Last year, at about this time, I shared a paper at the Pop Culture Association/American Culture Association 2015 conference in New Orleans. I’m looking to build zine momentum, so I’ve revisited a time where zines defined momentum for me.
I was a part of the Memory and Representation panel. The audience was sparse, but engaged. I presented at 8AM on the last day, or something like that. Maybe 10AM. It was early and New Orleans and last year.
I shared a zine I wrote about the significance zines have and will increasingly continue to have in subverting the dominant paradigm.
Here are some photos from the event and my adventures with my mom and brother. New Orleans is amazing, but not highlighted here. 10 points if you spot the vagina hotel carpet. Super cool, super intentional?
Ironically, this was the last zine I published. I distributed all the copies at the conference. I’m going to print another round of them. It’s published below, as well. Hooray for the internet!
My favorite parts of the zine are the Etymology and the Who Cares sections. The Etymology section presents a timeline of artists/writers who communicated in a conceivably zine (mini magazine) format/intention. [Hmmmm I’m inferring intention…]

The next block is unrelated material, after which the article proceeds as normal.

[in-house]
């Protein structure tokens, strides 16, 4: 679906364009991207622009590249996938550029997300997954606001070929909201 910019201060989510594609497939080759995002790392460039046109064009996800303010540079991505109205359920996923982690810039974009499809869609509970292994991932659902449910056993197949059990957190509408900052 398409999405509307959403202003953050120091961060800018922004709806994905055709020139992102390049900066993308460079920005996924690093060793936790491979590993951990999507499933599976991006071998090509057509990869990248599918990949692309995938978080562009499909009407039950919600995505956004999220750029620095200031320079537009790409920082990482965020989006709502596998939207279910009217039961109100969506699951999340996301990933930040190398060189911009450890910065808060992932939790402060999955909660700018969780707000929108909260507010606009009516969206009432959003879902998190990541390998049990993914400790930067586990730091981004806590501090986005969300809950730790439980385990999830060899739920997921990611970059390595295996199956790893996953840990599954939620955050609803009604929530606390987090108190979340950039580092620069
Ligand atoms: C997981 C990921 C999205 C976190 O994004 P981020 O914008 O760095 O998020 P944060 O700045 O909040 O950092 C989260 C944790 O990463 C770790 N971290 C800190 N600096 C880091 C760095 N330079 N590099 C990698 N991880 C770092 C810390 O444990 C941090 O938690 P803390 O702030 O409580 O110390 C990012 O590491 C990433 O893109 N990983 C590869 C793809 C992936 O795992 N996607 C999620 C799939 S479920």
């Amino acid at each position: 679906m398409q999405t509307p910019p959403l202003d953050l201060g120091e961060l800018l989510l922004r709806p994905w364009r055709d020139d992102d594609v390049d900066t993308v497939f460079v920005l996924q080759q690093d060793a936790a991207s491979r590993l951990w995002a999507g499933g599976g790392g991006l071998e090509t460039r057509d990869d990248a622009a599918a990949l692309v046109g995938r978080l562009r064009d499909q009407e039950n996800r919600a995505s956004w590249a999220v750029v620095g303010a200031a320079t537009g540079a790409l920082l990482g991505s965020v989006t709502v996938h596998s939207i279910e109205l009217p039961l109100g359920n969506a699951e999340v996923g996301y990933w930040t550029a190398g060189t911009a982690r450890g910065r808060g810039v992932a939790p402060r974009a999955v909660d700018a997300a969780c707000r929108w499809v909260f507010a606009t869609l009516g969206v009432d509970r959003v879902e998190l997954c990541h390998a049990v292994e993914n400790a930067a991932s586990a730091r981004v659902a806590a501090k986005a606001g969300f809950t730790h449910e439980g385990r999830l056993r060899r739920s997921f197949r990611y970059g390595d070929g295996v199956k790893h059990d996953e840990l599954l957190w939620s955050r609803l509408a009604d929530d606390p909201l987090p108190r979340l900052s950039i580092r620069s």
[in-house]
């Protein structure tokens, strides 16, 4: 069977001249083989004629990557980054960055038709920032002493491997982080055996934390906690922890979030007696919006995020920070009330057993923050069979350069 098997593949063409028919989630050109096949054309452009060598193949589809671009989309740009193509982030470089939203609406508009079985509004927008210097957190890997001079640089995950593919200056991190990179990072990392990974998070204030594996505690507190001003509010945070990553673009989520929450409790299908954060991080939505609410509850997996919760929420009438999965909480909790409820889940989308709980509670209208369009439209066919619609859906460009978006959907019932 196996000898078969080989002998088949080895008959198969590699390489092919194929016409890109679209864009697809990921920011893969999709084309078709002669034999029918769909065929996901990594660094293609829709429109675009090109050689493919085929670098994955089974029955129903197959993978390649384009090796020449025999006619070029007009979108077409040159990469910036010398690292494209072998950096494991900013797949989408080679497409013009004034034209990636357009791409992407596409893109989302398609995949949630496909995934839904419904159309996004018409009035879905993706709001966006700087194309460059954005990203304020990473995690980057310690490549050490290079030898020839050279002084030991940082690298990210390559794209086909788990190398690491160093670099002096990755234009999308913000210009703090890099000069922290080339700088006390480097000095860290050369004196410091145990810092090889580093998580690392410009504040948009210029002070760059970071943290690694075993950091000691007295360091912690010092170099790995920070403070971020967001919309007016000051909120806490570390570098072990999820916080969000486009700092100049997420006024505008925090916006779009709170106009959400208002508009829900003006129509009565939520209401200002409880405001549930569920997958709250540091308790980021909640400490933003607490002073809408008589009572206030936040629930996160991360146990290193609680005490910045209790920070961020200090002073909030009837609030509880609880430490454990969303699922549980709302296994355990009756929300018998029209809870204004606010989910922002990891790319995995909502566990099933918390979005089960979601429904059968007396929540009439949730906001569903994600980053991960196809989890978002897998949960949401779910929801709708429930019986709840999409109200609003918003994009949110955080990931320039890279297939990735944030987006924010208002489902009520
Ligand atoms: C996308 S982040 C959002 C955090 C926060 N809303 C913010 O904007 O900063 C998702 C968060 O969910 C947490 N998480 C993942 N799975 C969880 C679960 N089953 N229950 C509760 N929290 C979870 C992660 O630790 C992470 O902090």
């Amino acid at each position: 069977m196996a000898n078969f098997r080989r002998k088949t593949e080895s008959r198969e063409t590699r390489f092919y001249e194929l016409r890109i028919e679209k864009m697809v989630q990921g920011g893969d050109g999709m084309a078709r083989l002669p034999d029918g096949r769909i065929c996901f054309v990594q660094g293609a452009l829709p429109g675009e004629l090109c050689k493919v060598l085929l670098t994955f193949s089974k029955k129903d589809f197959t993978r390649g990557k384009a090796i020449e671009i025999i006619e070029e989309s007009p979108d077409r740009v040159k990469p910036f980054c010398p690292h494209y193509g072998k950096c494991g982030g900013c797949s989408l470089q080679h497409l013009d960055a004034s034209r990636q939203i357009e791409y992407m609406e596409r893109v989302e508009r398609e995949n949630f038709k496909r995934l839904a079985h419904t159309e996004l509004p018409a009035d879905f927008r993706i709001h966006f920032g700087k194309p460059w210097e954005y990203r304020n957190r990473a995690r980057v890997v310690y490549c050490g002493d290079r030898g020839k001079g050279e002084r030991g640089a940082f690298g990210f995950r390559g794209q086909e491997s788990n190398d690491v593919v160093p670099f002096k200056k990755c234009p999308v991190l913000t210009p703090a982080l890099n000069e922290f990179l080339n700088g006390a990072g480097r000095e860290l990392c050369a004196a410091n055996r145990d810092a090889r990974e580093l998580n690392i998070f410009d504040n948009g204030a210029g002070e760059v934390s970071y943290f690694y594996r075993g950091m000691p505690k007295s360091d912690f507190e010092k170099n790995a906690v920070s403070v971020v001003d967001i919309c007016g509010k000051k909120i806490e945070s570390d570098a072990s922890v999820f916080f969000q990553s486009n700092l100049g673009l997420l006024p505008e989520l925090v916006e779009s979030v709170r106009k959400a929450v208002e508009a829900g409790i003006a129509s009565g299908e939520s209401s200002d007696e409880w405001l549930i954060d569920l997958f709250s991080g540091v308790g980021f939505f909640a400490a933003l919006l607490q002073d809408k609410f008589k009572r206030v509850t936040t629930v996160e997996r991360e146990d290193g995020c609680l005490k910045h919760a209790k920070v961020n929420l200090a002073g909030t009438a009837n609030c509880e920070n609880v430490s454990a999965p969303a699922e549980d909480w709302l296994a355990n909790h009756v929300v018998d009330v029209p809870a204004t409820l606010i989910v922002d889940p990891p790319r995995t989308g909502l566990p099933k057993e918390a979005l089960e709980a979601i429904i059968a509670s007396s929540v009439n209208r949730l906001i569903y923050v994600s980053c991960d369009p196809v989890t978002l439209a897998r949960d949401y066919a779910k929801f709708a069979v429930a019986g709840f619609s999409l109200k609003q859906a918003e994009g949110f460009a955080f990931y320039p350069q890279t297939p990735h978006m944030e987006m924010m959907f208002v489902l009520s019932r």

The Who Cares section struck a cord with the audience while I was presenting:
“Who cares? The isolated and disenfranchised. The lost. The driven. The curious. People with a story to share. People looking for a story. There is value in my articulation of the world I see around me; there is value in your articulation of the world you see around you. It’s empowering to believe and see that we can all, individually, and collectively, affect memory. We can contribute cultural content and inspire its creation and transformation. No one is alone even if they are lonely.”
The audience clapped, and I got nervous and sort of rushed to the next point. Reflecting on this, though, I get that this is the thesis. This is my point.
My abstract for the conference summarized “the zine venue, online and in-real-life, [as one that] presents a short-form, mostly [though not necessarily] narrative, genre that continues to create alternative memories through counter [dominant/mainstream] culture representation.”
The last page of the zine, the back cover, is a word search.
[OH HEY! Post the first three words you find in the comments! Let’s keep this going!]
I just found prints of the word search I made a year ago for Brokechella. I used them to play with people at Play Like a Girl this past weekend. I have lots of pictures from that event, and ALSO this year’s Brokechella (now, Broke LA).
Here’s to moving forward and not forgetting! And here’s…a preview of my posts for the word search progress at the a m a z i n g Play Like a Girl show (5.28.16), the evasive Affect #2 (5.2015), and spectacular and chalk filled Broke LA 2016 (4.23.16).
In no particular order:
You Can Find Me…
I update my Exhibition Page with events and galleries Lorna Alkana Art is featured in.